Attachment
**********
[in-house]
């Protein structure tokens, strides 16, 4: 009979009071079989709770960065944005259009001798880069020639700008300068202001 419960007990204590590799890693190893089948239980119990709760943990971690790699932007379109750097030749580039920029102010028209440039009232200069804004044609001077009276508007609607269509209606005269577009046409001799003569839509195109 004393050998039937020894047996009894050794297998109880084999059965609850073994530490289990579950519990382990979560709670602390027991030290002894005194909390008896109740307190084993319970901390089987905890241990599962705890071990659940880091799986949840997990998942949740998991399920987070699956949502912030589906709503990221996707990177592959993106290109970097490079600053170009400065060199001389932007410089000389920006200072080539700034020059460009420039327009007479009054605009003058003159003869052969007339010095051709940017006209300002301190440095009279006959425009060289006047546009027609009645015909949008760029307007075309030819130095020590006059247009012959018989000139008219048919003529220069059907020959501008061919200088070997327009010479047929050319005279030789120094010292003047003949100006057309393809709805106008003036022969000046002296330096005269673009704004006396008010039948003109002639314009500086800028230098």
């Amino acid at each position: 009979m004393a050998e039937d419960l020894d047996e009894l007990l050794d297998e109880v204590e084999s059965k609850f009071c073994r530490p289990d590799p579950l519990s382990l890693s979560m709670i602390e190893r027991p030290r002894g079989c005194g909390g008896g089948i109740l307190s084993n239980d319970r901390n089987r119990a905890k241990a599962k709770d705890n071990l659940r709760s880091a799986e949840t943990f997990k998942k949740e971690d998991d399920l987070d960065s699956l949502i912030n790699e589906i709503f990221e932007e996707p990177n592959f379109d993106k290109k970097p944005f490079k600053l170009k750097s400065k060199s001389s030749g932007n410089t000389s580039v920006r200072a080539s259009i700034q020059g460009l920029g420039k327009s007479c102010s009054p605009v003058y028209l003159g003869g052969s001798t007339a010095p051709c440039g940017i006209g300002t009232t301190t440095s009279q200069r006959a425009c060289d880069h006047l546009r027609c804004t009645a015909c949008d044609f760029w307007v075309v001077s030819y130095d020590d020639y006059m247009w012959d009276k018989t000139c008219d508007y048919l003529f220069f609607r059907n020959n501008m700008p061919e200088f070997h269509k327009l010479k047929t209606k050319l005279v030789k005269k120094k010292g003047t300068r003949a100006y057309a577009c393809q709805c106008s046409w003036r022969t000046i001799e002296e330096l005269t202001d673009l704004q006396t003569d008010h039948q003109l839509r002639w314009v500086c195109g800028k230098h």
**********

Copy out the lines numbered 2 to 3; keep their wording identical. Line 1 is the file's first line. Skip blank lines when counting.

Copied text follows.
């Protein structure tokens, strides 16, 4: 009979009071079989709770960065944005259009001798880069020639700008300068202001 419960007990204590590799890693190893089948239980119990709760943990971690790699932007379109750097030749580039920029102010028209440039009232200069804004044609001077009276508007609607269509209606005269577009046409001799003569839509195109 004393050998039937020894047996009894050794297998109880084999059965609850073994530490289990579950519990382990979560709670602390027991030290002894005194909390008896109740307190084993319970901390089987905890241990599962705890071990659940880091799986949840997990998942949740998991399920987070699956949502912030589906709503990221996707990177592959993106290109970097490079600053170009400065060199001389932007410089000389920006200072080539700034020059460009420039327009007479009054605009003058003159003869052969007339010095051709940017006209300002301190440095009279006959425009060289006047546009027609009645015909949008760029307007075309030819130095020590006059247009012959018989000139008219048919003529220069059907020959501008061919200088070997327009010479047929050319005279030789120094010292003047003949100006057309393809709805106008003036022969000046002296330096005269673009704004006396008010039948003109002639314009500086800028230098």
């Amino acid at each position: 009979m004393a050998e039937d419960l020894d047996e009894l007990l050794d297998e109880v204590e084999s059965k609850f009071c073994r530490p289990d590799p579950l519990s382990l890693s979560m709670i602390e190893r027991p030290r002894g079989c005194g909390g008896g089948i109740l307190s084993n239980d319970r901390n089987r119990a905890k241990a599962k709770d705890n071990l659940r709760s880091a799986e949840t943990f997990k998942k949740e971690d998991d399920l987070d960065s699956l949502i912030n790699e589906i709503f990221e932007e996707p990177n592959f379109d993106k290109k970097p944005f490079k600053l170009k750097s400065k060199s001389s030749g932007n410089t000389s580039v920006r200072a080539s259009i700034q020059g460009l920029g420039k327009s007479c102010s009054p605009v003058y028209l003159g003869g052969s001798t007339a010095p051709c440039g940017i006209g300002t009232t301190t440095s009279q200069r006959a425009c060289d880069h006047l546009r027609c804004t009645a015909c949008d044609f760029w307007v075309v001077s030819y130095d020590d020639y006059m247009w012959d009276k018989t000139c008219d508007y048919l003529f220069f609607r059907n020959n501008m700008p061919e200088f070997h269509k327009l010479k047929t209606k050319l005279v030789k005269k120094k010292g003047t300068r003949a100006y057309a577009c393809q709805c106008s046409w003036r022969t000046i001799e002296e330096l005269t202001d673009l704004q006396t003569d008010h039948q003109l839509r002639w314009v500086c195109g800028k230098h």